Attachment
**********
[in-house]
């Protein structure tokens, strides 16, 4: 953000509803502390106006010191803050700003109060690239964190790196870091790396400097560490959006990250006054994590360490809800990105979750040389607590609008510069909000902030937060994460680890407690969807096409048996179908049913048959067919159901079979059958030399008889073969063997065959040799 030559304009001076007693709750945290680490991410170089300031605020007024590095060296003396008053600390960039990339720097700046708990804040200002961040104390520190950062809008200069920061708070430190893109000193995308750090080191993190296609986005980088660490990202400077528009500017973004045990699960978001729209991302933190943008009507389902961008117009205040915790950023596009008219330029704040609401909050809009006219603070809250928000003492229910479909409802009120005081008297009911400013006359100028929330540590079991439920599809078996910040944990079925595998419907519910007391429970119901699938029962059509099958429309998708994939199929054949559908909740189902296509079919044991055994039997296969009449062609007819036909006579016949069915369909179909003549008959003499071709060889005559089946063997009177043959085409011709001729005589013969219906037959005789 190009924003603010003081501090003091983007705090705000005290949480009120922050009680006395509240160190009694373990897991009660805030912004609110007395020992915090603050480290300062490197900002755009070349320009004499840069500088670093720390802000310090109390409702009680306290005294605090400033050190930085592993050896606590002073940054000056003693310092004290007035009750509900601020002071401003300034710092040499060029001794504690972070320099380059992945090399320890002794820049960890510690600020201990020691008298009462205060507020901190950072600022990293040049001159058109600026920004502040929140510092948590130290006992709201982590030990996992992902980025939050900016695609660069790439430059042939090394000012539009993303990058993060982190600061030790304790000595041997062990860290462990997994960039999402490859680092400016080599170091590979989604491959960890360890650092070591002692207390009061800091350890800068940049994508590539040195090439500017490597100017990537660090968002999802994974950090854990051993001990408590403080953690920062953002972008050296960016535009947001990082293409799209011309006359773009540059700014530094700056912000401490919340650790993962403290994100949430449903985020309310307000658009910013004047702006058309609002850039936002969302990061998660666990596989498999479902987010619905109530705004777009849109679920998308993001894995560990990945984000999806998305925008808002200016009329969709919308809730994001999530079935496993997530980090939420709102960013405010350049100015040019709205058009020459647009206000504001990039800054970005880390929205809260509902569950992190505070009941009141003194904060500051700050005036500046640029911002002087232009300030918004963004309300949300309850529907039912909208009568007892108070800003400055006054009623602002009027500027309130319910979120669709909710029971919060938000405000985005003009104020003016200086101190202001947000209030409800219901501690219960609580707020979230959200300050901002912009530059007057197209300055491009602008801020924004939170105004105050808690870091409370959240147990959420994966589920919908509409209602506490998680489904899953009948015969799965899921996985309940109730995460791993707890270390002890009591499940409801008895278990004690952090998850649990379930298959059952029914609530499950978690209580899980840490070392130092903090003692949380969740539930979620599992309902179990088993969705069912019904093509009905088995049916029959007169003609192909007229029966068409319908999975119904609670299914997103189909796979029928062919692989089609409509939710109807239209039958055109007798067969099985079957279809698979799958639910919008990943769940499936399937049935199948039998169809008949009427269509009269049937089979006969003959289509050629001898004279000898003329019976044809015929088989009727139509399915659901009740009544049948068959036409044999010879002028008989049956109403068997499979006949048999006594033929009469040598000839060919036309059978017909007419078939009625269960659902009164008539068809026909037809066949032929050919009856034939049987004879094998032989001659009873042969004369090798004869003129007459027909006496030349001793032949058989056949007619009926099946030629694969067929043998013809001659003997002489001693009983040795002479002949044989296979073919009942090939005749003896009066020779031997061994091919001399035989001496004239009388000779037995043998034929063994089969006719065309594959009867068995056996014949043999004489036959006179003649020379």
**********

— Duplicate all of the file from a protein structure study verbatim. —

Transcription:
[in-house]
């Protein structure tokens, strides 16, 4: 953000509803502390106006010191803050700003109060690239964190790196870091790396400097560490959006990250006054994590360490809800990105979750040389607590609008510069909000902030937060994460680890407690969807096409048996179908049913048959067919159901079979059958030399008889073969063997065959040799 030559304009001076007693709750945290680490991410170089300031605020007024590095060296003396008053600390960039990339720097700046708990804040200002961040104390520190950062809008200069920061708070430190893109000193995308750090080191993190296609986005980088660490990202400077528009500017973004045990699960978001729209991302933190943008009507389902961008117009205040915790950023596009008219330029704040609401909050809009006219603070809250928000003492229910479909409802009120005081008297009911400013006359100028929330540590079991439920599809078996910040944990079925595998419907519910007391429970119901699938029962059509099958429309998708994939199929054949559908909740189902296509079919044991055994039997296969009449062609007819036909006579016949069915369909179909003549008959003499071709060889005559089946063997009177043959085409011709001729005589013969219906037959005789 190009924003603010003081501090003091983007705090705000005290949480009120922050009680006395509240160190009694373990897991009660805030912004609110007395020992915090603050480290300062490197900002755009070349320009004499840069500088670093720390802000310090109390409702009680306290005294605090400033050190930085592993050896606590002073940054000056003693310092004290007035009750509900601020002071401003300034710092040499060029001794504690972070320099380059992945090399320890002794820049960890510690600020201990020691008298009462205060507020901190950072600022990293040049001159058109600026920004502040929140510092948590130290006992709201982590030990996992992902980025939050900016695609660069790439430059042939090394000012539009993303990058993060982190600061030790304790000595041997062990860290462990997994960039999402490859680092400016080599170091590979989604491959960890360890650092070591002692207390009061800091350890800068940049994508590539040195090439500017490597100017990537660090968002999802994974950090854990051993001990408590403080953690920062953002972008050296960016535009947001990082293409799209011309006359773009540059700014530094700056912000401490919340650790993962403290994100949430449903985020309310307000658009910013004047702006058309609002850039936002969302990061998660666990596989498999479902987010619905109530705004777009849109679920998308993001894995560990990945984000999806998305925008808002200016009329969709919308809730994001999530079935496993997530980090939420709102960013405010350049100015040019709205058009020459647009206000504001990039800054970005880390929205809260509902569950992190505070009941009141003194904060500051700050005036500046640029911002002087232009300030918004963004309300949300309850529907039912909208009568007892108070800003400055006054009623602002009027500027309130319910979120669709909710029971919060938000405000985005003009104020003016200086101190202001947000209030409800219901501690219960609580707020979230959200300050901002912009530059007057197209300055491009602008801020924004939170105004105050808690870091409370959240147990959420994966589920919908509409209602506490998680489904899953009948015969799965899921996985309940109730995460791993707890270390002890009591499940409801008895278990004690952090998850649990379930298959059952029914609530499950978690209580899980840490070392130092903090003692949380969740539930979620599992309902179990088993969705069912019904093509009905088995049916029959007169003609192909007229029966068409319908999975119904609670299914997103189909796979029928062919692989089609409509939710109807239209039958055109007798067969099985079957279809698979799958639910919008990943769940499936399937049935199948039998169809008949009427269509009269049937089979006969003959289509050629001898004279000898003329019976044809015929088989009727139509399915659901009740009544049948068959036409044999010879002028008989049956109403068997499979006949048999006594033929009469040598000839060919036309059978017909007419078939009625269960659902009164008539068809026909037809066949032929050919009856034939049987004879094998032989001659009873042969004369090798004869003129007459027909006496030349001793032949058989056949007619009926099946030629694969067929043998013809001659003997002489001693009983040795002479002949044989296979073919009942090939005749003896009066020779031997061994091919001399035989001496004239009388000779037995043998034929063994089969006719065309594959009867068995056996014949043999004489036959006179003649020379």